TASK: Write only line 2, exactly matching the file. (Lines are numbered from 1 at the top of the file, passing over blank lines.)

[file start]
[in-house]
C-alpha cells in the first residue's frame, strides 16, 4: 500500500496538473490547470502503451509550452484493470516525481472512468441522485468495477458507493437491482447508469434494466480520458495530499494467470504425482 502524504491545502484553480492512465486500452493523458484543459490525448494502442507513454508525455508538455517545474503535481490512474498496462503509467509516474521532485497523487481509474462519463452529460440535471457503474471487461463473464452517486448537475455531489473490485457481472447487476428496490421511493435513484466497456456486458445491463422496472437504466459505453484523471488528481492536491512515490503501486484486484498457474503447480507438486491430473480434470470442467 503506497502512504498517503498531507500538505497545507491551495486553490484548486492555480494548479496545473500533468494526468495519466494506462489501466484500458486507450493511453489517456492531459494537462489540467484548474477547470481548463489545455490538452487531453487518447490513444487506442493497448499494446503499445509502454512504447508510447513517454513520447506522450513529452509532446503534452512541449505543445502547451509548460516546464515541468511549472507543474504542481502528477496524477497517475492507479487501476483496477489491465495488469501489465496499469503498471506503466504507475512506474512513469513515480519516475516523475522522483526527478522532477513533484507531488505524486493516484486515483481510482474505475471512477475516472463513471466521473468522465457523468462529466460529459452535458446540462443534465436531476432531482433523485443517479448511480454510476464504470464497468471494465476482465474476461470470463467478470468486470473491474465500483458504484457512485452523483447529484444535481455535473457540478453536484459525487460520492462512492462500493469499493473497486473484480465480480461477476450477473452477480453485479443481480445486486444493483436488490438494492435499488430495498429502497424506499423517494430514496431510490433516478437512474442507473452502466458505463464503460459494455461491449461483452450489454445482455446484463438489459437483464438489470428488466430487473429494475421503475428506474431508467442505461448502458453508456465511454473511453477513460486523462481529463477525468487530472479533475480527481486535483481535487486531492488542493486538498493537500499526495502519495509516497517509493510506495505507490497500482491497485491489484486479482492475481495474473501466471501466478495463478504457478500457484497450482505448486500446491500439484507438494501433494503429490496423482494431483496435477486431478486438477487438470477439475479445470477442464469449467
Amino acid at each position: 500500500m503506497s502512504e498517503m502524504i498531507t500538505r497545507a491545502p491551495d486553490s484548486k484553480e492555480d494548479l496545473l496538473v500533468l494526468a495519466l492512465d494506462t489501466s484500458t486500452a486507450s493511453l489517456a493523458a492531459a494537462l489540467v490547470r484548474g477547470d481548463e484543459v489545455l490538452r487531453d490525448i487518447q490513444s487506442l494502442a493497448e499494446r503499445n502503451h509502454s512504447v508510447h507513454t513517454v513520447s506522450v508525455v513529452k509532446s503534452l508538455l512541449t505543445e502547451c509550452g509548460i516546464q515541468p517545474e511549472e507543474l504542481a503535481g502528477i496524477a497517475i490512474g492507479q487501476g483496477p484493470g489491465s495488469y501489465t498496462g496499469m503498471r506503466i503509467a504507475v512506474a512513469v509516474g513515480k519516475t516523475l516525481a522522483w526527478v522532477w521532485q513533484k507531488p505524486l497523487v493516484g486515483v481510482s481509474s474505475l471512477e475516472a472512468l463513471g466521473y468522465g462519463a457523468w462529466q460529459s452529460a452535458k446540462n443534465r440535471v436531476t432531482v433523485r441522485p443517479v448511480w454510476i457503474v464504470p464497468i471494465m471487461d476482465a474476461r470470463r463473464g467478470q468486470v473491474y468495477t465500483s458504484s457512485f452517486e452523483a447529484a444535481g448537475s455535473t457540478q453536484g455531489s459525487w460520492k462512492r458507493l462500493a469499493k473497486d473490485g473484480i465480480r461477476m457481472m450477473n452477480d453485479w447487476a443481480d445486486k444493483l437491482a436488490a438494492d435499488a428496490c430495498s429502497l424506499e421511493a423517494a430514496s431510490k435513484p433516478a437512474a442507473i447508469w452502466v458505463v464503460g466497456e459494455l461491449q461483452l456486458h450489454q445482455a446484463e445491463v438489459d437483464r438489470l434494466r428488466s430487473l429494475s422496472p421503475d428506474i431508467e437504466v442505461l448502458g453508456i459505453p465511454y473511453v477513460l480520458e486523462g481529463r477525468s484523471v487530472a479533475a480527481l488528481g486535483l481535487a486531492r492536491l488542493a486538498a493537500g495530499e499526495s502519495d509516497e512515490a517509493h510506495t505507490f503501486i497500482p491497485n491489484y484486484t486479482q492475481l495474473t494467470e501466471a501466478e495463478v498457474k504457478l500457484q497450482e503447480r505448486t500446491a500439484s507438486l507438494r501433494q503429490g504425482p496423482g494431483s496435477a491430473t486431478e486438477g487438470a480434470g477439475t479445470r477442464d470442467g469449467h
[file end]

C-alpha cells in the first residue's frame, strides 16, 4: 500500500496538473490547470502503451509550452484493470516525481472512468441522485468495477458507493437491482447508469434494466480520458495530499494467470504425482 502524504491545502484553480492512465486500452493523458484543459490525448494502442507513454508525455508538455517545474503535481490512474498496462503509467509516474521532485497523487481509474462519463452529460440535471457503474471487461463473464452517486448537475455531489473490485457481472447487476428496490421511493435513484466497456456486458445491463422496472437504466459505453484523471488528481492536491512515490503501486484486484498457474503447480507438486491430473480434470470442467 503506497502512504498517503498531507500538505497545507491551495486553490484548486492555480494548479496545473500533468494526468495519466494506462489501466484500458486507450493511453489517456492531459494537462489540467484548474477547470481548463489545455490538452487531453487518447490513444487506442493497448499494446503499445509502454512504447508510447513517454513520447506522450513529452509532446503534452512541449505543445502547451509548460516546464515541468511549472507543474504542481502528477496524477497517475492507479487501476483496477489491465495488469501489465496499469503498471506503466504507475512506474512513469513515480519516475516523475522522483526527478522532477513533484507531488505524486493516484486515483481510482474505475471512477475516472463513471466521473468522465457523468462529466460529459452535458446540462443534465436531476432531482433523485443517479448511480454510476464504470464497468471494465476482465474476461470470463467478470468486470473491474465500483458504484457512485452523483447529484444535481455535473457540478453536484459525487460520492462512492462500493469499493473497486473484480465480480461477476450477473452477480453485479443481480445486486444493483436488490438494492435499488430495498429502497424506499423517494430514496431510490433516478437512474442507473452502466458505463464503460459494455461491449461483452450489454445482455446484463438489459437483464438489470428488466430487473429494475421503475428506474431508467442505461448502458453508456465511454473511453477513460486523462481529463477525468487530472479533475480527481486535483481535487486531492488542493486538498493537500499526495502519495509516497517509493510506495505507490497500482491497485491489484486479482492475481495474473501466471501466478495463478504457478500457484497450482505448486500446491500439484507438494501433494503429490496423482494431483496435477486431478486438477487438470477439475479445470477442464469449467